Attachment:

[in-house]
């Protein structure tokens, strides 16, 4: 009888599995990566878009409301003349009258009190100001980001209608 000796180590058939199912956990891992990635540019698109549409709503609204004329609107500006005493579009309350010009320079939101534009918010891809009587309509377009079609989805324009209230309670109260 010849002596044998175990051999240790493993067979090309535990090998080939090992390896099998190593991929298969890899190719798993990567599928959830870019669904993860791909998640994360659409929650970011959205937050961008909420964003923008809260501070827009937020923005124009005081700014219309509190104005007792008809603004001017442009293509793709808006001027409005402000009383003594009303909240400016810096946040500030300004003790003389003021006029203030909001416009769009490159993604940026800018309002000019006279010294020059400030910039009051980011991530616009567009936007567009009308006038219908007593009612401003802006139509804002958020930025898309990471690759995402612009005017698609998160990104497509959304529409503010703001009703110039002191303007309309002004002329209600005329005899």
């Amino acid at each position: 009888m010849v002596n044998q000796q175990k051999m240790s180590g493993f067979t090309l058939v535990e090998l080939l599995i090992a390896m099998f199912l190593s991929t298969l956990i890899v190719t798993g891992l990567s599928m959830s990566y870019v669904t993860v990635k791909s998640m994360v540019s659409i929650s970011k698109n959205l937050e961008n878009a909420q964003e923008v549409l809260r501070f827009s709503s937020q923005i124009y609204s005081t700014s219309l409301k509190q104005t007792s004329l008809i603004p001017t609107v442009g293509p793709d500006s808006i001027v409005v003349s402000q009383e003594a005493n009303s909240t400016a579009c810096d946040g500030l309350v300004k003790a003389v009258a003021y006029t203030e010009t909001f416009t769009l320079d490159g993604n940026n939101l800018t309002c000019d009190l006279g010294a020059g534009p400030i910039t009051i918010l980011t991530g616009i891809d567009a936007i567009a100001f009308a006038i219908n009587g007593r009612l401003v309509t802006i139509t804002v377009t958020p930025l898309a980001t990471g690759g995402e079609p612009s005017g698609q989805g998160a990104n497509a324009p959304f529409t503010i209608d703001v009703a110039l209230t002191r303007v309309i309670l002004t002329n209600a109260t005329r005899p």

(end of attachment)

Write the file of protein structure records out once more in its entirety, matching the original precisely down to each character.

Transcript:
[in-house]
């Protein structure tokens, strides 16, 4: 009888599995990566878009409301003349009258009190100001980001209608 000796180590058939199912956990891992990635540019698109549409709503609204004329609107500006005493579009309350010009320079939101534009918010891809009587309509377009079609989805324009209230309670109260 010849002596044998175990051999240790493993067979090309535990090998080939090992390896099998190593991929298969890899190719798993990567599928959830870019669904993860791909998640994360659409929650970011959205937050961008909420964003923008809260501070827009937020923005124009005081700014219309509190104005007792008809603004001017442009293509793709808006001027409005402000009383003594009303909240400016810096946040500030300004003790003389003021006029203030909001416009769009490159993604940026800018309002000019006279010294020059400030910039009051980011991530616009567009936007567009009308006038219908007593009612401003802006139509804002958020930025898309990471690759995402612009005017698609998160990104497509959304529409503010703001009703110039002191303007309309002004002329209600005329005899």
């Amino acid at each position: 009888m010849v002596n044998q000796q175990k051999m240790s180590g493993f067979t090309l058939v535990e090998l080939l599995i090992a390896m099998f199912l190593s991929t298969l956990i890899v190719t798993g891992l990567s599928m959830s990566y870019v669904t993860v990635k791909s998640m994360v540019s659409i929650s970011k698109n959205l937050e961008n878009a909420q964003e923008v549409l809260r501070f827009s709503s937020q923005i124009y609204s005081t700014s219309l409301k509190q104005t007792s004329l008809i603004p001017t609107v442009g293509p793709d500006s808006i001027v409005v003349s402000q009383e003594a005493n009303s909240t400016a579009c810096d946040g500030l309350v300004k003790a003389v009258a003021y006029t203030e010009t909001f416009t769009l320079d490159g993604n940026n939101l800018t309002c000019d009190l006279g010294a020059g534009p400030i910039t009051i918010l980011t991530g616009i891809d567009a936007i567009a100001f009308a006038i219908n009587g007593r009612l401003v309509t802006i139509t804002v377009t958020p930025l898309a980001t990471g690759g995402e079609p612009s005017g698609q989805g998160a990104n497509a324009p959304f529409t503010i209608d703001v009703a110039l209230t002191r303007v309309i309670l002004t002329n209600a109260t005329r005899p």